Young children play in the most unstructured manner. A child holding a ladle may decide she is holding a mike and singing a song. Moments later, the ladle becomes an umbrella, or a bus, or a spoon to stir her mother’s coffee. A game of swordsmanship may transform into one playing with fallen flowers and seeds, or a classroom game. There is a marvellous sense of fluidity in the way children negotiate their way through a world that seems infinitely wondrous and ever-changing.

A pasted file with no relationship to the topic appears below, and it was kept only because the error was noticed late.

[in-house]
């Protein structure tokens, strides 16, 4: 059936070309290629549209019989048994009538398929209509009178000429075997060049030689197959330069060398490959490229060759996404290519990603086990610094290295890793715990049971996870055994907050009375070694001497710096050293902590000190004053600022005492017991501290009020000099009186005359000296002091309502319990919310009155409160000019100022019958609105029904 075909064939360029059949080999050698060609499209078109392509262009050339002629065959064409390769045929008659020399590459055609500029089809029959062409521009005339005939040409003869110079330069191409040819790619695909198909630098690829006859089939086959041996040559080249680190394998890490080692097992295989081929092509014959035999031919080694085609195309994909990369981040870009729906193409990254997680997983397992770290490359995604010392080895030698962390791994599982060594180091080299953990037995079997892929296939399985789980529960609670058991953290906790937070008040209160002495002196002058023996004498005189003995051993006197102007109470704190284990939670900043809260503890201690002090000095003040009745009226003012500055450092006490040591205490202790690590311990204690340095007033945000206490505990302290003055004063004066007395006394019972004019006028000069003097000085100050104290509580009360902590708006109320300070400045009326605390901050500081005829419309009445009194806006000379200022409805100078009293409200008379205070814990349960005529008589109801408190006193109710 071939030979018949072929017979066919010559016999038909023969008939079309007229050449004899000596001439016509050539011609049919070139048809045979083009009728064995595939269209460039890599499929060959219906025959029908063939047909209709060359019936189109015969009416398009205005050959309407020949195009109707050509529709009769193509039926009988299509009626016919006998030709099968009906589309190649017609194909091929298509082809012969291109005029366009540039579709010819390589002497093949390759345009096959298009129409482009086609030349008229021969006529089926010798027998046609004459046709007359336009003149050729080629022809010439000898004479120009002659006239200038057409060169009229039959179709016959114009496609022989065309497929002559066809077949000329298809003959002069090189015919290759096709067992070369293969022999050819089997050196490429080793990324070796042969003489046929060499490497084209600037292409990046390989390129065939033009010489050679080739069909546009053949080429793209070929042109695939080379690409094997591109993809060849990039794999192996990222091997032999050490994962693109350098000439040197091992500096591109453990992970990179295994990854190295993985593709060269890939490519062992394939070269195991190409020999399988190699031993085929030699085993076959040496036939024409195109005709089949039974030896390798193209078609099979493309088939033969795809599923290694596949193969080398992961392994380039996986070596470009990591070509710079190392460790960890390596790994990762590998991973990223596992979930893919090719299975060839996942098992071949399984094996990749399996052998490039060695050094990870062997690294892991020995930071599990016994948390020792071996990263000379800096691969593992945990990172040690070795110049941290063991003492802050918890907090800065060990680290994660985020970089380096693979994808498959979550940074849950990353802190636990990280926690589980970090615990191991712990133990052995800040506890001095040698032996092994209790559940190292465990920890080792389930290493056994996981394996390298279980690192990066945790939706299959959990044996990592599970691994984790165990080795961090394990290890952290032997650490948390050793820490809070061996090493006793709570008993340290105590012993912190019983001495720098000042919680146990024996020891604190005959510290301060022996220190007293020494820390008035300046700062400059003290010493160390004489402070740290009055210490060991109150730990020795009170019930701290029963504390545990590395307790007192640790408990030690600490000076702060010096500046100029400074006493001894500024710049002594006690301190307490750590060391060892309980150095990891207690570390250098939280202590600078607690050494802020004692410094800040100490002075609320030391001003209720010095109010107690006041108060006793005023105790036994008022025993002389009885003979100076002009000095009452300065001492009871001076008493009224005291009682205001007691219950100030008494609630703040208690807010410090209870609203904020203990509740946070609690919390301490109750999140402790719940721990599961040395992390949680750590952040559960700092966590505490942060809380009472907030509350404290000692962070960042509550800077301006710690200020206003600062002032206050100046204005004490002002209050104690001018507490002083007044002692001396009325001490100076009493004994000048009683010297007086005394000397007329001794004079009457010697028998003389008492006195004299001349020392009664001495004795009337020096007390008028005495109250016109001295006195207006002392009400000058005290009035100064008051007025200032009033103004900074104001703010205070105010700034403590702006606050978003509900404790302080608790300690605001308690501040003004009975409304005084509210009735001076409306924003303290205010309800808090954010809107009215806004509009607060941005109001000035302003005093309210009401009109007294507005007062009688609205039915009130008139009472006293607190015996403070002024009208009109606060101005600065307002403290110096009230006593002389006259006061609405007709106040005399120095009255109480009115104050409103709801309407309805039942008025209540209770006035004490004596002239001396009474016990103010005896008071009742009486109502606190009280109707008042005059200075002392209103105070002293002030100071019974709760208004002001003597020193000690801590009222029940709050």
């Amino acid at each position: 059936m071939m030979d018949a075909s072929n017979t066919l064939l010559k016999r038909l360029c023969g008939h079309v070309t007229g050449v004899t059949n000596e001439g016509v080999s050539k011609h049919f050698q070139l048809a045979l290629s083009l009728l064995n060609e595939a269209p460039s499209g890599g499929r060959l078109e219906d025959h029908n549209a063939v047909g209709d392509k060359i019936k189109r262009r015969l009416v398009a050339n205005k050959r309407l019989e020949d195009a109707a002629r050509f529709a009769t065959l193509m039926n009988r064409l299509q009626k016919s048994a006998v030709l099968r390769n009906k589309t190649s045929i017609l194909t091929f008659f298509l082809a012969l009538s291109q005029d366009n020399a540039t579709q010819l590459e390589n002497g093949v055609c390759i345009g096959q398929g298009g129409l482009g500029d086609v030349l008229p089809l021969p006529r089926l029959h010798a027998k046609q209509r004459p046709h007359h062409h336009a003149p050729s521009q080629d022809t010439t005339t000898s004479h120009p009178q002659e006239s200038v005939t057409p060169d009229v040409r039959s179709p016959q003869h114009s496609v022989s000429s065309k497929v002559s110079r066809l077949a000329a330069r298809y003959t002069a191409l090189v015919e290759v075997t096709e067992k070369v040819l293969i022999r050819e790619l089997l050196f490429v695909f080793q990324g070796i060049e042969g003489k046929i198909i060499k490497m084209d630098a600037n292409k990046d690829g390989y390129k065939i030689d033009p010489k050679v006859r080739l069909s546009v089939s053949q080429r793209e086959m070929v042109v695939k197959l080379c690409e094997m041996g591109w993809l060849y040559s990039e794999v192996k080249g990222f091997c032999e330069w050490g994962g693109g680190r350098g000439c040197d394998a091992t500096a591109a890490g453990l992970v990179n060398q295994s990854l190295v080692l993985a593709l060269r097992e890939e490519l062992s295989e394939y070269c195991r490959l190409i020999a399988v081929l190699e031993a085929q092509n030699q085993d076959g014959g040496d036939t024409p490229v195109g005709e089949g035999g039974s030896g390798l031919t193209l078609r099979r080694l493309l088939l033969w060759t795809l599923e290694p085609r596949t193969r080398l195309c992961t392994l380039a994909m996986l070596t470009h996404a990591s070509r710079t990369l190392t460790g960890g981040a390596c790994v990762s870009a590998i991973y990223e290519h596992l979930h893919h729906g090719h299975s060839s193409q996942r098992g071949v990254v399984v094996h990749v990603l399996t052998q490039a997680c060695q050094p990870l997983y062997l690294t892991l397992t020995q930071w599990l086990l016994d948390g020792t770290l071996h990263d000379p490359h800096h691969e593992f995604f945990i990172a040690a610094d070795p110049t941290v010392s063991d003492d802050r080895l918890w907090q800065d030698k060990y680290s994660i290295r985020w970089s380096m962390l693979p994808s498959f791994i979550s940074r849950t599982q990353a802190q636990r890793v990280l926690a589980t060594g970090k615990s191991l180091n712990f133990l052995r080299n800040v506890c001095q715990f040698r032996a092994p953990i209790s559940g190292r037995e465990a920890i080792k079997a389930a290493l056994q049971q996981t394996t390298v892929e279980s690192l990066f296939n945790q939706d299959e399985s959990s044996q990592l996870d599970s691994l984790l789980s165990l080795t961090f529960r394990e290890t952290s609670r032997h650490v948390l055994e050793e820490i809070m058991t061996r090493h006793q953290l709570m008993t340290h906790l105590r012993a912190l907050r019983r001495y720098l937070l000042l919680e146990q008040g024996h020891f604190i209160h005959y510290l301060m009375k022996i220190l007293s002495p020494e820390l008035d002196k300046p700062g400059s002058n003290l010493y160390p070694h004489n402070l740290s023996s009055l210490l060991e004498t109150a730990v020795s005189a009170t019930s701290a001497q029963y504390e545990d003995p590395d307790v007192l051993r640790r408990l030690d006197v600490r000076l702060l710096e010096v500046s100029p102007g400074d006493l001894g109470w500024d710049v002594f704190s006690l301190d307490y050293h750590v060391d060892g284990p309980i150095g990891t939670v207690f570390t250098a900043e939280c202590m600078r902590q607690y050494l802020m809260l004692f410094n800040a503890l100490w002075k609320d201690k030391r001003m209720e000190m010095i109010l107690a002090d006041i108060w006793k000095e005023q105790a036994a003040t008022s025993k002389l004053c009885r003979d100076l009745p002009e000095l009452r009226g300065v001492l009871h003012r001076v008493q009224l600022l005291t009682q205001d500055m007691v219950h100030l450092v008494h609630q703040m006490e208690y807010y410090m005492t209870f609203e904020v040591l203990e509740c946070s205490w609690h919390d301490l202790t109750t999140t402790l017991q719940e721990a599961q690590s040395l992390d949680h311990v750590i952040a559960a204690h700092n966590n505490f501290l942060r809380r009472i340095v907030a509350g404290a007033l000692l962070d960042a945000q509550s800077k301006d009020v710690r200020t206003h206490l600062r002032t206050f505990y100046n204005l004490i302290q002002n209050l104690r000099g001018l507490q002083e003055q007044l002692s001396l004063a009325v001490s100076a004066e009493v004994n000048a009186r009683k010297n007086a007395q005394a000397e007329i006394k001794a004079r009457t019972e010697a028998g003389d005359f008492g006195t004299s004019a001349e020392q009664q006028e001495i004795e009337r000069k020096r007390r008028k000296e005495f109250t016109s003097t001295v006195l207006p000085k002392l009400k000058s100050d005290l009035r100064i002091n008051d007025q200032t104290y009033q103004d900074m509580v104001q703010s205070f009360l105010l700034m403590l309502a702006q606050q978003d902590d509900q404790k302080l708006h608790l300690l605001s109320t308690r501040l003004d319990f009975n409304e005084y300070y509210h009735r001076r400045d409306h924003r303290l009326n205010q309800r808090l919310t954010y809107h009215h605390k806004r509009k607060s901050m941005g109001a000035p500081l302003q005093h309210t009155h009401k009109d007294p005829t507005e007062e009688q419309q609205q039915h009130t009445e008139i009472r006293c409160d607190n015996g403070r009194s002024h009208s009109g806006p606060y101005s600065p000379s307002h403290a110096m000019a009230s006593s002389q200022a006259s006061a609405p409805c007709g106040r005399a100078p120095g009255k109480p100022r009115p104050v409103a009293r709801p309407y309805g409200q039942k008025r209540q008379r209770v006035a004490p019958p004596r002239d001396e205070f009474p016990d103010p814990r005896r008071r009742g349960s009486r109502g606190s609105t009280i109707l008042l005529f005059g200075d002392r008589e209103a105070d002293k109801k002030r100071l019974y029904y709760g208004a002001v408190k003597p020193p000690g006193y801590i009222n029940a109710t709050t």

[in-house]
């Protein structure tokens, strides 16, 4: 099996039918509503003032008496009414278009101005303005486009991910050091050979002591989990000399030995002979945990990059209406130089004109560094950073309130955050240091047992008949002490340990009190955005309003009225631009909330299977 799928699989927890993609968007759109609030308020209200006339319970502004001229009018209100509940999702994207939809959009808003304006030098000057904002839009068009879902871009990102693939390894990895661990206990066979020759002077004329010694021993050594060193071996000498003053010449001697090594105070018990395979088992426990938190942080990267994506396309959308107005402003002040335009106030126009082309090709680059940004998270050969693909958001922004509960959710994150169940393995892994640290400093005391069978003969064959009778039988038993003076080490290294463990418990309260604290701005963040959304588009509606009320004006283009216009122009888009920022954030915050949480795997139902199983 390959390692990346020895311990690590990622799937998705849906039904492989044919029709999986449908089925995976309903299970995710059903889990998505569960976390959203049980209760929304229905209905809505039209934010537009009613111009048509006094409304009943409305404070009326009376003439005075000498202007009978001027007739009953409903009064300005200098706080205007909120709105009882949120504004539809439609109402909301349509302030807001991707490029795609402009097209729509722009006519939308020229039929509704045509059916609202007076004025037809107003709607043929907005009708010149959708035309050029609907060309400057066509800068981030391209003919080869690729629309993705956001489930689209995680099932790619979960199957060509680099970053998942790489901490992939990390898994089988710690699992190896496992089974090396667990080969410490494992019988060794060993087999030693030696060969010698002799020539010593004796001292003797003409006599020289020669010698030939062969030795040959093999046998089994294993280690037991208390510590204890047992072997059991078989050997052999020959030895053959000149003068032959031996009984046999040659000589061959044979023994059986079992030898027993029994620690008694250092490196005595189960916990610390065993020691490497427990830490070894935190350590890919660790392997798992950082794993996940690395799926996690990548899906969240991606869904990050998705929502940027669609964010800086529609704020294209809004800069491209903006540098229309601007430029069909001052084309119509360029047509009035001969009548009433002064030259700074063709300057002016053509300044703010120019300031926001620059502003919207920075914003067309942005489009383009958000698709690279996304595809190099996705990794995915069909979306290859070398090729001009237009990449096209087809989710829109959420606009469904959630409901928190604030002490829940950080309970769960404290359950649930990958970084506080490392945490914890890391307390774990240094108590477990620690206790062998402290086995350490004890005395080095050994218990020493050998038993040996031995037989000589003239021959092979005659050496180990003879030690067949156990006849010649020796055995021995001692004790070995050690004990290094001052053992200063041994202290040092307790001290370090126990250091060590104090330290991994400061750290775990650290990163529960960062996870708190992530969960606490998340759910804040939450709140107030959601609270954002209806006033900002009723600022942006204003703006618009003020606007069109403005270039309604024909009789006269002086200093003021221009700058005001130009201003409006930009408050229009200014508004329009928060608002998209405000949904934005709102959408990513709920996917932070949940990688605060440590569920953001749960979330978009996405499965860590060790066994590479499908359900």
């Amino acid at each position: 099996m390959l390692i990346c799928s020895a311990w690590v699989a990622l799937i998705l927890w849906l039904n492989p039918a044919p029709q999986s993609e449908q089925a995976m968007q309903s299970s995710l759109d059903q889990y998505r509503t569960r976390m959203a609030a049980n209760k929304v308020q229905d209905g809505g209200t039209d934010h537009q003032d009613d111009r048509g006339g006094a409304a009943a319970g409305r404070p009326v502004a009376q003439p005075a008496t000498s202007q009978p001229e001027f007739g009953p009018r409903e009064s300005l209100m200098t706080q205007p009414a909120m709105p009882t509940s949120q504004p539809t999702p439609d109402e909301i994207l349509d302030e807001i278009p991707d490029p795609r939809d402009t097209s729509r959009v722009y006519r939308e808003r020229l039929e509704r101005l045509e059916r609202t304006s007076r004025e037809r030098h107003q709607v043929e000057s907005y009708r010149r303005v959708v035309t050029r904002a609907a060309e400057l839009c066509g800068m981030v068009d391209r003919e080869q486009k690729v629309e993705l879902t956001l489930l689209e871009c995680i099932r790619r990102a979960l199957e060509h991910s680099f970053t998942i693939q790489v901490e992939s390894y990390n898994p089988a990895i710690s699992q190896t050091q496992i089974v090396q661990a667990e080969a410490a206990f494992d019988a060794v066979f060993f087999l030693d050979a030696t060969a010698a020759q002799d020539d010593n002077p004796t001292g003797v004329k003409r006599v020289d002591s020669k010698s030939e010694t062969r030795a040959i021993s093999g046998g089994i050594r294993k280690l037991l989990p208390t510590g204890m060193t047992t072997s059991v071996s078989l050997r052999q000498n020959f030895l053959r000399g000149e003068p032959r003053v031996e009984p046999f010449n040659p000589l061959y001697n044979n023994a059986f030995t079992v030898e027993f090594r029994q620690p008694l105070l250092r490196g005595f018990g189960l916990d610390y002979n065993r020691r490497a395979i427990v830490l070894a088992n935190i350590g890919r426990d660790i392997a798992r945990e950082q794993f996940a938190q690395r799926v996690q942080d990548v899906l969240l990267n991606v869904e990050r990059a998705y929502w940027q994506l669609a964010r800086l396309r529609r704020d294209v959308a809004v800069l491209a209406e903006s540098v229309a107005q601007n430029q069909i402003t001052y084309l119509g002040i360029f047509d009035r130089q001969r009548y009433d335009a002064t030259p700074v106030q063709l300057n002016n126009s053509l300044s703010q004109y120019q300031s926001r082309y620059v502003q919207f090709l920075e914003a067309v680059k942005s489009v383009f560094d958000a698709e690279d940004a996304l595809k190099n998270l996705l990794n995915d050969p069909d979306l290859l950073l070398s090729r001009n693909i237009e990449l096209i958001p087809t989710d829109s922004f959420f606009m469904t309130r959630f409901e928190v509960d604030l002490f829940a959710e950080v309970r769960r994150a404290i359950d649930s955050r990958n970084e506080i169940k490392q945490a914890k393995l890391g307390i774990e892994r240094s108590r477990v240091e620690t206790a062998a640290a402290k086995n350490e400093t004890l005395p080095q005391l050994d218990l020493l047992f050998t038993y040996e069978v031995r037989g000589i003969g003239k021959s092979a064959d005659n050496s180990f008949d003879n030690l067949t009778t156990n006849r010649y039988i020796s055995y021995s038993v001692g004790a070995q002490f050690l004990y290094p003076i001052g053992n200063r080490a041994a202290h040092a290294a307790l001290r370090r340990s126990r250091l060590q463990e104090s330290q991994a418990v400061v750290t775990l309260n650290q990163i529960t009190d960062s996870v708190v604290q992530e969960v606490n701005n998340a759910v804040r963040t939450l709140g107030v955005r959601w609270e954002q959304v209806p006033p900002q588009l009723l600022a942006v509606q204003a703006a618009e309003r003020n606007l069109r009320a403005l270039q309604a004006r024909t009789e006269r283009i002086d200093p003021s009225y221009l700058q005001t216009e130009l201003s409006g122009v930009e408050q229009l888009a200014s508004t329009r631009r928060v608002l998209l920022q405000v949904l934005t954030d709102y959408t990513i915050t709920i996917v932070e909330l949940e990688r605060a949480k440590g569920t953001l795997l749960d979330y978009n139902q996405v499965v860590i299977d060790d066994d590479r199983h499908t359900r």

Koki Oguma’s stories and illustrations attempt this unstructured, even stream-of-consciousness method of negotiating with the world. Oguma writes about the people who live and work and play on Manmaru Street. There’s a Ms. Oda who made a giant candy which reminded her of a slide, and so she and her friend slide down the candy, licking it as they went along. And there’s Mr. Tuchida who wanted to build a house on his head. As the house takes shape. Mr. Tuchida’s neck begins to hurt with the weight of the bricks. A kind builder gently puts a cold compress on his neck. Mr. Isoda, a fisherman listens to the river and begins to speak its language, He becomes so good at it that a shoal of fish enters his mouth, mistaking it for a river. Oguma writes, ‘Mr. Isoda didn’t mind at all’.